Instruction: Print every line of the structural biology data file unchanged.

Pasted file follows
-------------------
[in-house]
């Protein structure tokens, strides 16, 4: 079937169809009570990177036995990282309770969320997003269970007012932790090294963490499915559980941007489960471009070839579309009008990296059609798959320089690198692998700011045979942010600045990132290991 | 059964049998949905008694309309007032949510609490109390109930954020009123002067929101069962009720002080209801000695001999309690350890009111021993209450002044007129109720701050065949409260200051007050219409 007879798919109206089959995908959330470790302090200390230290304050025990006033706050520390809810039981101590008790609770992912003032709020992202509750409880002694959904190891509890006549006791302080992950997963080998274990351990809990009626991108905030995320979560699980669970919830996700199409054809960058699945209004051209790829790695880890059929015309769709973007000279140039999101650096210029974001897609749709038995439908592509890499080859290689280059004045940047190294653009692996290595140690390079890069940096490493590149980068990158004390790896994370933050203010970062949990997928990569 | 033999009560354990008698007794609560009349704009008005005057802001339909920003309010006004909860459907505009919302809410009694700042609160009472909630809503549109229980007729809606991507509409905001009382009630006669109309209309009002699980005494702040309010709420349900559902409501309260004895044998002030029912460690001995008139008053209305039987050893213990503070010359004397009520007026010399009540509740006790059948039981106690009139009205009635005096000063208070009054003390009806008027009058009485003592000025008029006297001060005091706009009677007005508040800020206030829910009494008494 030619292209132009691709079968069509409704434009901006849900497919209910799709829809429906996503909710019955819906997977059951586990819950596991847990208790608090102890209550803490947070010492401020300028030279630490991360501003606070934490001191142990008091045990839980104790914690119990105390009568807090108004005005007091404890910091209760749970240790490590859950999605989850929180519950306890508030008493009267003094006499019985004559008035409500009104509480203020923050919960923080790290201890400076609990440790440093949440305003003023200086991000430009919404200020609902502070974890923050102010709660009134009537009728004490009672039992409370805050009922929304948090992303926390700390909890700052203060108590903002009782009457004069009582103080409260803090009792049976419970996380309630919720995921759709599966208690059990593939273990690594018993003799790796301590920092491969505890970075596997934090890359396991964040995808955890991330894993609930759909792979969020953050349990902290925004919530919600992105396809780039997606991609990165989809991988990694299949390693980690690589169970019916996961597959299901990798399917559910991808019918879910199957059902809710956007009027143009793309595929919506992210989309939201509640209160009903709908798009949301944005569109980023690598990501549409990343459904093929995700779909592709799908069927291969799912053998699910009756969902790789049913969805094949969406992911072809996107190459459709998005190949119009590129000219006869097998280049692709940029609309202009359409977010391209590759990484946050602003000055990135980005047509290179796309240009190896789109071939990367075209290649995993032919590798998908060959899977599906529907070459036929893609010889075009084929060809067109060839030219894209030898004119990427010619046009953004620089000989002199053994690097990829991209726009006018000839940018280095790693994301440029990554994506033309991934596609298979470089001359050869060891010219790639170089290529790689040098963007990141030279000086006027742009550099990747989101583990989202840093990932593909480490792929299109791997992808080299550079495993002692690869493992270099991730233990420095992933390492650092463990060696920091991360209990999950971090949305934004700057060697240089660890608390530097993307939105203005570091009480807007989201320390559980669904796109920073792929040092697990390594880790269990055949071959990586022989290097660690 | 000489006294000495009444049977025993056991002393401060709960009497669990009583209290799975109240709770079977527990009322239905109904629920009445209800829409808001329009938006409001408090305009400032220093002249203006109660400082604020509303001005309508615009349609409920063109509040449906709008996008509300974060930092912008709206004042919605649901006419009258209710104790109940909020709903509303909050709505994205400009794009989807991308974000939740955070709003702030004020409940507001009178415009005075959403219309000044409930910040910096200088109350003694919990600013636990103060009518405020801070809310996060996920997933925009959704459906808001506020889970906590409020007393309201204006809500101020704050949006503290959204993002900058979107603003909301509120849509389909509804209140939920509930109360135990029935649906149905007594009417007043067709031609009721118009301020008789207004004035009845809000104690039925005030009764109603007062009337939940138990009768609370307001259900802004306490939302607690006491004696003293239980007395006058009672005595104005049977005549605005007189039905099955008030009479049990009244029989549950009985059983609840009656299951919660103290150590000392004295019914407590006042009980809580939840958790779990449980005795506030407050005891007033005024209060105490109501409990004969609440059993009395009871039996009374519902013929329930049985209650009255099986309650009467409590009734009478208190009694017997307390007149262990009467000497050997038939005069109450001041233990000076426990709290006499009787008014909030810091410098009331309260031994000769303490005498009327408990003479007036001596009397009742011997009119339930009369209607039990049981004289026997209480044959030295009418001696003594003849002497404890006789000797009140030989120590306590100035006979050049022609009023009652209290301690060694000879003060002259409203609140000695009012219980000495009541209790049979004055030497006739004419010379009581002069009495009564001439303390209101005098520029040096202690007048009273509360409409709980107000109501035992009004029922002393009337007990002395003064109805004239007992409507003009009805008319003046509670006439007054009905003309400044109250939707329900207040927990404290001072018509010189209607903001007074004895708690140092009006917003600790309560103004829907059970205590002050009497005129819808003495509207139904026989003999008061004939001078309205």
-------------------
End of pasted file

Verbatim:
[in-house]
């Protein structure tokens, strides 16, 4: 079937169809009570990177036995990282309770969320997003269970007012932790090294963490499915559980941007489960471009070839579309009008990296059609798959320089690198692998700011045979942010600045990132290991 | 059964049998949905008694309309007032949510609490109390109930954020009123002067929101069962009720002080209801000695001999309690350890009111021993209450002044007129109720701050065949409260200051007050219409 007879798919109206089959995908959330470790302090200390230290304050025990006033706050520390809810039981101590008790609770992912003032709020992202509750409880002694959904190891509890006549006791302080992950997963080998274990351990809990009626991108905030995320979560699980669970919830996700199409054809960058699945209004051209790829790695880890059929015309769709973007000279140039999101650096210029974001897609749709038995439908592509890499080859290689280059004045940047190294653009692996290595140690390079890069940096490493590149980068990158004390790896994370933050203010970062949990997928990569 | 033999009560354990008698007794609560009349704009008005005057802001339909920003309010006004909860459907505009919302809410009694700042609160009472909630809503549109229980007729809606991507509409905001009382009630006669109309209309009002699980005494702040309010709420349900559902409501309260004895044998002030029912460690001995008139008053209305039987050893213990503070010359004397009520007026010399009540509740006790059948039981106690009139009205009635005096000063208070009054003390009806008027009058009485003592000025008029006297001060005091706009009677007005508040800020206030829910009494008494 030619292209132009691709079968069509409704434009901006849900497919209910799709829809429906996503909710019955819906997977059951586990819950596991847990208790608090102890209550803490947070010492401020300028030279630490991360501003606070934490001191142990008091045990839980104790914690119990105390009568807090108004005005007091404890910091209760749970240790490590859950999605989850929180519950306890508030008493009267003094006499019985004559008035409500009104509480203020923050919960923080790290201890400076609990440790440093949440305003003023200086991000430009919404200020609902502070974890923050102010709660009134009537009728004490009672039992409370805050009922929304948090992303926390700390909890700052203060108590903002009782009457004069009582103080409260803090009792049976419970996380309630919720995921759709599966208690059990593939273990690594018993003799790796301590920092491969505890970075596997934090890359396991964040995808955890991330894993609930759909792979969020953050349990902290925004919530919600992105396809780039997606991609990165989809991988990694299949390693980690690589169970019916996961597959299901990798399917559910991808019918879910199957059902809710956007009027143009793309595929919506992210989309939201509640209160009903709908798009949301944005569109980023690598990501549409990343459904093929995700779909592709799908069927291969799912053998699910009756969902790789049913969805094949969406992911072809996107190459459709998005190949119009590129000219006869097998280049692709940029609309202009359409977010391209590759990484946050602003000055990135980005047509290179796309240009190896789109071939990367075209290649995993032919590798998908060959899977599906529907070459036929893609010889075009084929060809067109060839030219894209030898004119990427010619046009953004620089000989002199053994690097990829991209726009006018000839940018280095790693994301440029990554994506033309991934596609298979470089001359050869060891010219790639170089290529790689040098963007990141030279000086006027742009550099990747989101583990989202840093990932593909480490792929299109791997992808080299550079495993002692690869493992270099991730233990420095992933390492650092463990060696920091991360209990999950971090949305934004700057060697240089660890608390530097993307939105203005570091009480807007989201320390559980669904796109920073792929040092697990390594880790269990055949071959990586022989290097660690 | 000489006294000495009444049977025993056991002393401060709960009497669990009583209290799975109240709770079977527990009322239905109904629920009445209800829409808001329009938006409001408090305009400032220093002249203006109660400082604020509303001005309508615009349609409920063109509040449906709008996008509300974060930092912008709206004042919605649901006419009258209710104790109940909020709903509303909050709505994205400009794009989807991308974000939740955070709003702030004020409940507001009178415009005075959403219309000044409930910040910096200088109350003694919990600013636990103060009518405020801070809310996060996920997933925009959704459906808001506020889970906590409020007393309201204006809500101020704050949006503290959204993002900058979107603003909301509120849509389909509804209140939920509930109360135990029935649906149905007594009417007043067709031609009721118009301020008789207004004035009845809000104690039925005030009764109603007062009337939940138990009768609370307001259900802004306490939302607690006491004696003293239980007395006058009672005595104005049977005549605005007189039905099955008030009479049990009244029989549950009985059983609840009656299951919660103290150590000392004295019914407590006042009980809580939840958790779990449980005795506030407050005891007033005024209060105490109501409990004969609440059993009395009871039996009374519902013929329930049985209650009255099986309650009467409590009734009478208190009694017997307390007149262990009467000497050997038939005069109450001041233990000076426990709290006499009787008014909030810091410098009331309260031994000769303490005498009327408990003479007036001596009397009742011997009119339930009369209607039990049981004289026997209480044959030295009418001696003594003849002497404890006789000797009140030989120590306590100035006979050049022609009023009652209290301690060694000879003060002259409203609140000695009012219980000495009541209790049979004055030497006739004419010379009581002069009495009564001439303390209101005098520029040096202690007048009273509360409409709980107000109501035992009004029922002393009337007990002395003064109805004239007992409507003009009805008319003046509670006439007054009905003309400044109250939707329900207040927990404290001072018509010189209607903001007074004895708690140092009006917003600790309560103004829907059970205590002050009497005129819808003495509207139904026989003999008061004939001078309205």